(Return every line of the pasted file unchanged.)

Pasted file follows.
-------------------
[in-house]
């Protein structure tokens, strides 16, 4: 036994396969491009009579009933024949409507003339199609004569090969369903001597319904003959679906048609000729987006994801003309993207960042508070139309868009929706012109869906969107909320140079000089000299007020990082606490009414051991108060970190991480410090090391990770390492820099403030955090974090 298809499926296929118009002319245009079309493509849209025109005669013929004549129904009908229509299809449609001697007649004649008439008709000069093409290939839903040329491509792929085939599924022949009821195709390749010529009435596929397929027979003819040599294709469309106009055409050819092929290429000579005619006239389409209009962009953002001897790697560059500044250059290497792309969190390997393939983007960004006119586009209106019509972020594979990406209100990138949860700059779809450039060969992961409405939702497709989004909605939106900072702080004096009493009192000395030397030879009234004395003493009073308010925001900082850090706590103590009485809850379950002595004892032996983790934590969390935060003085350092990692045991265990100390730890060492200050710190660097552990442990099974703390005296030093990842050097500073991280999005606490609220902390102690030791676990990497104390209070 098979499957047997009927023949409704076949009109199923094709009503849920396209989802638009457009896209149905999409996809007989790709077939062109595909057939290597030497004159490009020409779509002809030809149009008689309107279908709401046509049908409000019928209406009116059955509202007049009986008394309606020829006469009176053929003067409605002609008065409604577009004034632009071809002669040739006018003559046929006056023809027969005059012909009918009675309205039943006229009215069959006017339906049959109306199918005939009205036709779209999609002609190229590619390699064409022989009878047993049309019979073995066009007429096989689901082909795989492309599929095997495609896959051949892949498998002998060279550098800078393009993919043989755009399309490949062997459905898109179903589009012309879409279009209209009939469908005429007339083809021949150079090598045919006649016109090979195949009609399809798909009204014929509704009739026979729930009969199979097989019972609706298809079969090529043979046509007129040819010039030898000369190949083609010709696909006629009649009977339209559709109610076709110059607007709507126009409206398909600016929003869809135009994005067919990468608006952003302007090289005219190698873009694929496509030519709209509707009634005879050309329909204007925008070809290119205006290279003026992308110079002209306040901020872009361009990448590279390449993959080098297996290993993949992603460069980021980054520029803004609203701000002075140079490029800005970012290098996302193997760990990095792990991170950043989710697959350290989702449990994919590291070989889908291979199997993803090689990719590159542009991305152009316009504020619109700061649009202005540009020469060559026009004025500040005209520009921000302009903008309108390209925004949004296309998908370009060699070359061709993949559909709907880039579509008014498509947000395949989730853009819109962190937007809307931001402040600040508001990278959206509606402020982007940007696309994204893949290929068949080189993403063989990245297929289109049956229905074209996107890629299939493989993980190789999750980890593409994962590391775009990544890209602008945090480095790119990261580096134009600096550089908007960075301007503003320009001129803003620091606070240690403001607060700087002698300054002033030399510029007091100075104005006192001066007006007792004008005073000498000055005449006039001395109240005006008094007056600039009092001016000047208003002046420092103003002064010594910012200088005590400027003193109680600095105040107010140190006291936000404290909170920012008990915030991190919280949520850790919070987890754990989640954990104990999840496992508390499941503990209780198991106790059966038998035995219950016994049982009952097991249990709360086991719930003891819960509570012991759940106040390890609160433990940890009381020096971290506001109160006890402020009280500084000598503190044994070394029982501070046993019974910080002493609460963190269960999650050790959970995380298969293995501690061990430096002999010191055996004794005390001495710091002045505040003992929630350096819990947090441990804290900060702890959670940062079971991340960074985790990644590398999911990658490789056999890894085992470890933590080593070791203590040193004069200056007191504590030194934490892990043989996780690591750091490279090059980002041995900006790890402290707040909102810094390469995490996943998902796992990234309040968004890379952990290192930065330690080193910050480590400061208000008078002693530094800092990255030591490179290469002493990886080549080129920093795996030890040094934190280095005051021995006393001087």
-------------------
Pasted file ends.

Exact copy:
[in-house]
């Protein structure tokens, strides 16, 4: 036994396969491009009579009933024949409507003339199609004569090969369903001597319904003959679906048609000729987006994801003309993207960042508070139309868009929706012109869906969107909320140079000089000299007020990082606490009414051991108060970190991480410090090391990770390492820099403030955090974090 298809499926296929118009002319245009079309493509849209025109005669013929004549129904009908229509299809449609001697007649004649008439008709000069093409290939839903040329491509792929085939599924022949009821195709390749010529009435596929397929027979003819040599294709469309106009055409050819092929290429000579005619006239389409209009962009953002001897790697560059500044250059290497792309969190390997393939983007960004006119586009209106019509972020594979990406209100990138949860700059779809450039060969992961409405939702497709989004909605939106900072702080004096009493009192000395030397030879009234004395003493009073308010925001900082850090706590103590009485809850379950002595004892032996983790934590969390935060003085350092990692045991265990100390730890060492200050710190660097552990442990099974703390005296030093990842050097500073991280999005606490609220902390102690030791676990990497104390209070 098979499957047997009927023949409704076949009109199923094709009503849920396209989802638009457009896209149905999409996809007989790709077939062109595909057939290597030497004159490009020409779509002809030809149009008689309107279908709401046509049908409000019928209406009116059955509202007049009986008394309606020829006469009176053929003067409605002609008065409604577009004034632009071809002669040739006018003559046929006056023809027969005059012909009918009675309205039943006229009215069959006017339906049959109306199918005939009205036709779209999609002609190229590619390699064409022989009878047993049309019979073995066009007429096989689901082909795989492309599929095997495609896959051949892949498998002998060279550098800078393009993919043989755009399309490949062997459905898109179903589009012309879409279009209209009939469908005429007339083809021949150079090598045919006649016109090979195949009609399809798909009204014929509704009739026979729930009969199979097989019972609706298809079969090529043979046509007129040819010039030898000369190949083609010709696909006629009649009977339209559709109610076709110059607007709507126009409206398909600016929003869809135009994005067919990468608006952003302007090289005219190698873009694929496509030519709209509707009634005879050309329909204007925008070809290119205006290279003026992308110079002209306040901020872009361009990448590279390449993959080098297996290993993949992603460069980021980054520029803004609203701000002075140079490029800005970012290098996302193997760990990095792990991170950043989710697959350290989702449990994919590291070989889908291979199997993803090689990719590159542009991305152009316009504020619109700061649009202005540009020469060559026009004025500040005209520009921000302009903008309108390209925004949004296309998908370009060699070359061709993949559909709907880039579509008014498509947000395949989730853009819109962190937007809307931001402040600040508001990278959206509606402020982007940007696309994204893949290929068949080189993403063989990245297929289109049956229905074209996107890629299939493989993980190789999750980890593409994962590391775009990544890209602008945090480095790119990261580096134009600096550089908007960075301007503003320009001129803003620091606070240690403001607060700087002698300054002033030399510029007091100075104005006192001066007006007792004008005073000498000055005449006039001395109240005006008094007056600039009092001016000047208003002046420092103003002064010594910012200088005590400027003193109680600095105040107010140190006291936000404290909170920012008990915030991190919280949520850790919070987890754990989640954990104990999840496992508390499941503990209780198991106790059966038998035995219950016994049982009952097991249990709360086991719930003891819960509570012991759940106040390890609160433990940890009381020096971290506001109160006890402020009280500084000598503190044994070394029982501070046993019974910080002493609460963190269960999650050790959970995380298969293995501690061990430096002999010191055996004794005390001495710091002045505040003992929630350096819990947090441990804290900060702890959670940062079971991340960074985790990644590398999911990658490789056999890894085992470890933590080593070791203590040193004069200056007191504590030194934490892990043989996780690591750091490279090059980002041995900006790890402290707040909102810094390469995490996943998902796992990234309040968004890379952990290192930065330690080193910050480590400061208000008078002693530094800092990255030591490179290469002493990886080549080129920093795996030890040094934190280095005051021995006393001087």